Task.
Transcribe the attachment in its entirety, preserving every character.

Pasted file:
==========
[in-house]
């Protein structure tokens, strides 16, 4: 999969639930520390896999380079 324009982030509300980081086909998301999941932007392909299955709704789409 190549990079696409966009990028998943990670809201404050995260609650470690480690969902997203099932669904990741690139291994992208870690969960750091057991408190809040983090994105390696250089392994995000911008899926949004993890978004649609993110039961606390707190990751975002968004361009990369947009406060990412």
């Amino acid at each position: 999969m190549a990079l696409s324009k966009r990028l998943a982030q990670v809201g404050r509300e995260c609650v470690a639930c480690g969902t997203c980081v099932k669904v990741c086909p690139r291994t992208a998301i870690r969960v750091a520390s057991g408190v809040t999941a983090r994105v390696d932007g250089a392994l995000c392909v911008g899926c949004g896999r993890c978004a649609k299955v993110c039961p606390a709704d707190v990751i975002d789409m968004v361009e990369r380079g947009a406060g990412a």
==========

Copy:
[in-house]
């Protein structure tokens, strides 16, 4: 999969639930520390896999380079 324009982030509300980081086909998301999941932007392909299955709704789409 190549990079696409966009990028998943990670809201404050995260609650470690480690969902997203099932669904990741690139291994992208870690969960750091057991408190809040983090994105390696250089392994995000911008899926949004993890978004649609993110039961606390707190990751975002968004361009990369947009406060990412």
């Amino acid at each position: 999969m190549a990079l696409s324009k966009r990028l998943a982030q990670v809201g404050r509300e995260c609650v470690a639930c480690g969902t997203c980081v099932k669904v990741c086909p690139r291994t992208a998301i870690r969960v750091a520390s057991g408190v809040t999941a983090r994105v390696d932007g250089a392994l995000c392909v911008g899926c949004g896999r993890c978004a649609k299955v993110c039961p606390a709704d707190v990751i975002d789409m968004v361009e990369r380079g947009a406060g990412a």